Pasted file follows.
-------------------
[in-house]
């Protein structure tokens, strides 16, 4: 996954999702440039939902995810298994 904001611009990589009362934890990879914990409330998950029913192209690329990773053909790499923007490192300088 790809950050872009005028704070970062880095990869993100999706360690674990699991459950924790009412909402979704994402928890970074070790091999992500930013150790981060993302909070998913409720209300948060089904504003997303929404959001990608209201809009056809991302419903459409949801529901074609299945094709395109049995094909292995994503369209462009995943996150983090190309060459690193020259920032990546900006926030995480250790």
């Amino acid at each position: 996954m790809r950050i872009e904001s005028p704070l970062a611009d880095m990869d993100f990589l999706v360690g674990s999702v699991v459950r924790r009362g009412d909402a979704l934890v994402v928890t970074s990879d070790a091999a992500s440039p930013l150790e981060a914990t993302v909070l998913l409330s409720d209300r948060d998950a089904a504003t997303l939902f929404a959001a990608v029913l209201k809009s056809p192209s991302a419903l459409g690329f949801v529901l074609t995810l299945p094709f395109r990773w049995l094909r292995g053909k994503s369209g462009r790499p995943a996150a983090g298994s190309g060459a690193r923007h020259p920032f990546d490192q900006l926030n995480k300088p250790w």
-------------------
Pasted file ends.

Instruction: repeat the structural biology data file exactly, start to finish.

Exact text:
[in-house]
């Protein structure tokens, strides 16, 4: 996954999702440039939902995810298994 904001611009990589009362934890990879914990409330998950029913192209690329990773053909790499923007490192300088 790809950050872009005028704070970062880095990869993100999706360690674990699991459950924790009412909402979704994402928890970074070790091999992500930013150790981060993302909070998913409720209300948060089904504003997303929404959001990608209201809009056809991302419903459409949801529901074609299945094709395109049995094909292995994503369209462009995943996150983090190309060459690193020259920032990546900006926030995480250790």
């Amino acid at each position: 996954m790809r950050i872009e904001s005028p704070l970062a611009d880095m990869d993100f990589l999706v360690g674990s999702v699991v459950r924790r009362g009412d909402a979704l934890v994402v928890t970074s990879d070790a091999a992500s440039p930013l150790e981060a914990t993302v909070l998913l409330s409720d209300r948060d998950a089904a504003t997303l939902f929404a959001a990608v029913l209201k809009s056809p192209s991302a419903l459409g690329f949801v529901l074609t995810l299945p094709f395109r990773w049995l094909r292995g053909k994503s369209g462009r790499p995943a996150a983090g298994s190309g060459a690193r923007h020259p920032f990546d490192q900006l926030n995480k300088p250790w």